It used to be a huge temptation for me to keep upgrading my things. But these days, I find happiness in settling for the “good enough” items, and I do not spend cycles worrying or researching to make sure I am at the cutting edge. For me, it’s a more satisfying way to live, and I can spend my energies elsewhere.
But nickname aside, this book is the latest in a string of books about decluttering and minimalism that I have read. I first became interested in decluttering about 15 years ago when I read “Clear Your Clutter with Feng Shui” by Karen Kingston. It was life-changing. I started throwing away so many things that I had kept that I did not need anymore. It felt great! I think I was reading the book late at night and got so motivated that at 2AM I found myself in my closet piling up old clothes to take to Goodwill!
The Konmari method is a little different, but the general idea is the same… only keep what gives you joy in your life, and discard the rest. And for the things you do keep, make sure they have a place to go. When your home is in order, you will be able to focus on the things in life that make you happy. Of course, the book is a lot more detailed about the techniques that she teaches to her clients. I am only about halfway through the book, and already it’s highly motivating and inspirational.
If you don’t know about decluttering, this is a good place to start!
I am a big fan of decluttering, both physical “stuff” and digital as well. The digital version is a little different in that its goal (at least for me) is to remove the things that waste my time, or that I don’t find valuable. For instance, I used to love browsing my Facebook feed but eventually found it unfulfilling in the long run. It was entertaining sometimes but ultimately I didn’t actually learn anything from my feed and I realized that I’d rather spend my time reading, watching travel shows or photography videos, or looking at my Feedly feed, which is easier to filter down to things I am interesting in seeing. I rarely check Facebook any more, and if I do go to Facebook, I’m just following someone’s link.
As for my Instagram feed (and Flickr too), I unfollowed a lot of people who I had followed since I started using Instagram. At first I felt bad unfollowing them, but you know, tastes change over time and it’s not healthy to try to stay with interests that aren’t relevant any longer. Gotta move on at some point! But who knows, someday I might become interested in that kind of photography again and I will re-follow the same people. But it’s not something I can force… it just has to happen naturally. The point is to not hold onto things that aren’t valuable anymore.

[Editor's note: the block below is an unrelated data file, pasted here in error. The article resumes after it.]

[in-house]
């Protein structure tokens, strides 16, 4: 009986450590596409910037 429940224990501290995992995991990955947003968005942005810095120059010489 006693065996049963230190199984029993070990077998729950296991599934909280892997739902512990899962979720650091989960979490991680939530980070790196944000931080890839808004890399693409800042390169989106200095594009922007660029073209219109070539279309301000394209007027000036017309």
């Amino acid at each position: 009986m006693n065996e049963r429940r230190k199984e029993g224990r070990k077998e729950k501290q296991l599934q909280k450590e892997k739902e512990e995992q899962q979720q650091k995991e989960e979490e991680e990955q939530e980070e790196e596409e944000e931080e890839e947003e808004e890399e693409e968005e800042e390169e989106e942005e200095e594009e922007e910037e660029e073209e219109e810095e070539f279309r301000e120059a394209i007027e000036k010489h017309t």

On another level, I like to delete old bookmarks that I have never gone back to (and may even be broken). Although it seems like these bookmarks are “out-of-sight, out-of-mind”, I believe that they still take up space in my subconscious. And anyways, when I click on a bookmarks folder, having less to look through means it is easier and faster to find the bookmarks I do use.
For my devices, I recently bought a Chromebook. It’s a laptop, but it basically just runs the Chrome browser. Many people think that this limitation makes Chromebooks less valuable, but I have found that placing limits on things is liberating. What I mean is that since large programs like Photoshop or Office cannot be installed on it, the purpose of the Chromebook is straightforward, streamlined, and simple. It’s not burdened by bloatware, so the things that it can do, it does very fast. It doesn’t have to load extra programs into memory, or start up a huge OS. In fact, it boots up in just a few seconds, and the battery lasts 10 hours. It’s a great blogging machine, and wonderful for watching Netflix.
These are just a few things in which digital decluttering improves my life. It works for me, and I think decluttering might help a lot of other people simplify their digital lives, and get them valuable time back.